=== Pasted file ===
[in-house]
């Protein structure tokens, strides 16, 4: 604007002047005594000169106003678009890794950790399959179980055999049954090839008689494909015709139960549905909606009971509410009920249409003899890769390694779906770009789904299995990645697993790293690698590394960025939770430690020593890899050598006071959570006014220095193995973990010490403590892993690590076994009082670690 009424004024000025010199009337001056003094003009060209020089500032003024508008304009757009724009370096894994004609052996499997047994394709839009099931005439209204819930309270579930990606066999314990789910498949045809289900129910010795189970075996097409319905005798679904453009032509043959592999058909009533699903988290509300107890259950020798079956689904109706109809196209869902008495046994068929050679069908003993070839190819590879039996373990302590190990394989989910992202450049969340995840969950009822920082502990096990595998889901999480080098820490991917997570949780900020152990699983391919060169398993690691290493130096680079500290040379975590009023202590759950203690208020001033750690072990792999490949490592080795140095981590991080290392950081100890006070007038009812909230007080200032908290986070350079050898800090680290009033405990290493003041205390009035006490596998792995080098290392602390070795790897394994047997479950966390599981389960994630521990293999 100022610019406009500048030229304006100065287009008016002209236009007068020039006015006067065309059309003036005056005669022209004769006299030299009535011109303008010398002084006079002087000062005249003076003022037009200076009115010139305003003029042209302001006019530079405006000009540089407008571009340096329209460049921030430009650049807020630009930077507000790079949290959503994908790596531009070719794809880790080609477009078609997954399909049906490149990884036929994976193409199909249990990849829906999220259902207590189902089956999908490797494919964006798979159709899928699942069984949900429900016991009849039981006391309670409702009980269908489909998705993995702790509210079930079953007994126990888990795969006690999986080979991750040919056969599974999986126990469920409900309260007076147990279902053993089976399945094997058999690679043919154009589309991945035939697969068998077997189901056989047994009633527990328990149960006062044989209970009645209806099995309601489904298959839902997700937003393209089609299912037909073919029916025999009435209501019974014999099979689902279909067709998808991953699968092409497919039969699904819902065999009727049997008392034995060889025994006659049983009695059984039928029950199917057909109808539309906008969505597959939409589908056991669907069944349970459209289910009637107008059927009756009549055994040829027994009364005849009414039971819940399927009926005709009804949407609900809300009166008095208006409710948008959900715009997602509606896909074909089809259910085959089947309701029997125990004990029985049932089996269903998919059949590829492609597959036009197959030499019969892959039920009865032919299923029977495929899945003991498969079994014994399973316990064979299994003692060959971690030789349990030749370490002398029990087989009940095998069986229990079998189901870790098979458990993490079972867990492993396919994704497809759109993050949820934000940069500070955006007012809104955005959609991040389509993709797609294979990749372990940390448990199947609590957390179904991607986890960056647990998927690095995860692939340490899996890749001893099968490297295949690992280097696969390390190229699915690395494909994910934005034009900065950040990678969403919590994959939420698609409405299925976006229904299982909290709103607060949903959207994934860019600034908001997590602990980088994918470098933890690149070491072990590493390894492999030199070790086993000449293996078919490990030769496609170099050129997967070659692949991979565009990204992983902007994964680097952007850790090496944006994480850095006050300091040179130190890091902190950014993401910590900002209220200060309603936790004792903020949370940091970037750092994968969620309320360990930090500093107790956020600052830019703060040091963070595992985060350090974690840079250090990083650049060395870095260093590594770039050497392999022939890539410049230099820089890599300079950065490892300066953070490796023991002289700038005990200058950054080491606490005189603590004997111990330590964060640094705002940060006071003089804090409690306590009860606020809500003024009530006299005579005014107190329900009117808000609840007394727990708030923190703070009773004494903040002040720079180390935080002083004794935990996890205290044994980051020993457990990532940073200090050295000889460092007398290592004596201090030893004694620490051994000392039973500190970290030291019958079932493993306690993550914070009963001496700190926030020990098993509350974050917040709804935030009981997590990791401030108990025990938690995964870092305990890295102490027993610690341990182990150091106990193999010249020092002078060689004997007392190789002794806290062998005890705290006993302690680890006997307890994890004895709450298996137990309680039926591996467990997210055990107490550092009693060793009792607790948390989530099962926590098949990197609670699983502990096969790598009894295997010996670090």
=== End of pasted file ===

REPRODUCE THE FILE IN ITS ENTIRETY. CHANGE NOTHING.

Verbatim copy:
[in-house]
């Protein structure tokens, strides 16, 4: 604007002047005594000169106003678009890794950790399959179980055999049954090839008689494909015709139960549905909606009971509410009920249409003899890769390694779906770009789904299995990645697993790293690698590394960025939770430690020593890899050598006071959570006014220095193995973990010490403590892993690590076994009082670690 009424004024000025010199009337001056003094003009060209020089500032003024508008304009757009724009370096894994004609052996499997047994394709839009099931005439209204819930309270579930990606066999314990789910498949045809289900129910010795189970075996097409319905005798679904453009032509043959592999058909009533699903988290509300107890259950020798079956689904109706109809196209869902008495046994068929050679069908003993070839190819590879039996373990302590190990394989989910992202450049969340995840969950009822920082502990096990595998889901999480080098820490991917997570949780900020152990699983391919060169398993690691290493130096680079500290040379975590009023202590759950203690208020001033750690072990792999490949490592080795140095981590991080290392950081100890006070007038009812909230007080200032908290986070350079050898800090680290009033405990290493003041205390009035006490596998792995080098290392602390070795790897394994047997479950966390599981389960994630521990293999 100022610019406009500048030229304006100065287009008016002209236009007068020039006015006067065309059309003036005056005669022209004769006299030299009535011109303008010398002084006079002087000062005249003076003022037009200076009115010139305003003029042209302001006019530079405006000009540089407008571009340096329209460049921030430009650049807020630009930077507000790079949290959503994908790596531009070719794809880790080609477009078609997954399909049906490149990884036929994976193409199909249990990849829906999220259902207590189902089956999908490797494919964006798979159709899928699942069984949900429900016991009849039981006391309670409702009980269908489909998705993995702790509210079930079953007994126990888990795969006690999986080979991750040919056969599974999986126990469920409900309260007076147990279902053993089976399945094997058999690679043919154009589309991945035939697969068998077997189901056989047994009633527990328990149960006062044989209970009645209806099995309601489904298959839902997700937003393209089609299912037909073919029916025999009435209501019974014999099979689902279909067709998808991953699968092409497919039969699904819902065999009727049997008392034995060889025994006659049983009695059984039928029950199917057909109808539309906008969505597959939409589908056991669907069944349970459209289910009637107008059927009756009549055994040829027994009364005849009414039971819940399927009926005709009804949407609900809300009166008095208006409710948008959900715009997602509606896909074909089809259910085959089947309701029997125990004990029985049932089996269903998919059949590829492609597959036009197959030499019969892959039920009865032919299923029977495929899945003991498969079994014994399973316990064979299994003692060959971690030789349990030749370490002398029990087989009940095998069986229990079998189901870790098979458990993490079972867990492993396919994704497809759109993050949820934000940069500070955006007012809104955005959609991040389509993709797609294979990749372990940390448990199947609590957390179904991607986890960056647990998927690095995860692939340490899996890749001893099968490297295949690992280097696969390390190229699915690395494909994910934005034009900065950040990678969403919590994959939420698609409405299925976006229904299982909290709103607060949903959207994934860019600034908001997590602990980088994918470098933890690149070491072990590493390894492999030199070790086993000449293996078919490990030769496609170099050129997967070659692949991979565009990204992983902007994964680097952007850790090496944006994480850095006050300091040179130190890091902190950014993401910590900002209220200060309603936790004792903020949370940091970037750092994968969620309320360990930090500093107790956020600052830019703060040091963070595992985060350090974690840079250090990083650049060395870095260093590594770039050497392999022939890539410049230099820089890599300079950065490892300066953070490796023991002289700038005990200058950054080491606490005189603590004997111990330590964060640094705002940060006071003089804090409690306590009860606020809500003024009530006299005579005014107190329900009117808000609840007394727990708030923190703070009773004494903040002040720079180390935080002083004794935990996890205290044994980051020993457990990532940073200090050295000889460092007398290592004596201090030893004694620490051994000392039973500190970290030291019958079932493993306690993550914070009963001496700190926030020990098993509350974050917040709804935030009981997590990791401030108990025990938690995964870092305990890295102490027993610690341990182990150091106990193999010249020092002078060689004997007392190789002794806290062998005890705290006993302690680890006997307890994890004895709450298996137990309680039926591996467990997210055990107490550092009693060793009792607790948390989530099962926590098949990197609670699983502990096969790598009894295997010996670090």